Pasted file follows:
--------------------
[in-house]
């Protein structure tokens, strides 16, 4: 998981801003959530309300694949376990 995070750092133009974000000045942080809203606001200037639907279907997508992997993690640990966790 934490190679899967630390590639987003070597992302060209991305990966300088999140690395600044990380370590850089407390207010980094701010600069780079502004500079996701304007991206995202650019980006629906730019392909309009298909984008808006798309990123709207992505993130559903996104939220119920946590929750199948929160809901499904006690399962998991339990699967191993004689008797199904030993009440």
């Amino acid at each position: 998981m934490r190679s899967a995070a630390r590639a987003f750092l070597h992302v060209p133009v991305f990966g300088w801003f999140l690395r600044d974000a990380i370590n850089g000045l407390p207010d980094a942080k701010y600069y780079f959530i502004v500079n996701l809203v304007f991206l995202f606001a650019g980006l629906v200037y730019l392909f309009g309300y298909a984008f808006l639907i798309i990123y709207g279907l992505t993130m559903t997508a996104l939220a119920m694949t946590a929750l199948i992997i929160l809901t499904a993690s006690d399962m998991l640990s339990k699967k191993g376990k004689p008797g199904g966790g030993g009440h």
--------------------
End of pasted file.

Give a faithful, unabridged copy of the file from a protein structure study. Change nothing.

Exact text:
[in-house]
């Protein structure tokens, strides 16, 4: 998981801003959530309300694949376990 995070750092133009974000000045942080809203606001200037639907279907997508992997993690640990966790 934490190679899967630390590639987003070597992302060209991305990966300088999140690395600044990380370590850089407390207010980094701010600069780079502004500079996701304007991206995202650019980006629906730019392909309009298909984008808006798309990123709207992505993130559903996104939220119920946590929750199948929160809901499904006690399962998991339990699967191993004689008797199904030993009440």
């Amino acid at each position: 998981m934490r190679s899967a995070a630390r590639a987003f750092l070597h992302v060209p133009v991305f990966g300088w801003f999140l690395r600044d974000a990380i370590n850089g000045l407390p207010d980094a942080k701010y600069y780079f959530i502004v500079n996701l809203v304007f991206l995202f606001a650019g980006l629906v200037y730019l392909f309009g309300y298909a984008f808006l639907i798309i990123y709207g279907l992505t993130m559903t997508a996104l939220a119920m694949t946590a929750l199948i992997i929160l809901t499904a993690s006690d399962m998991l640990s339990k699967k191993g376990k004689p008797g199904g966790g030993g009440h």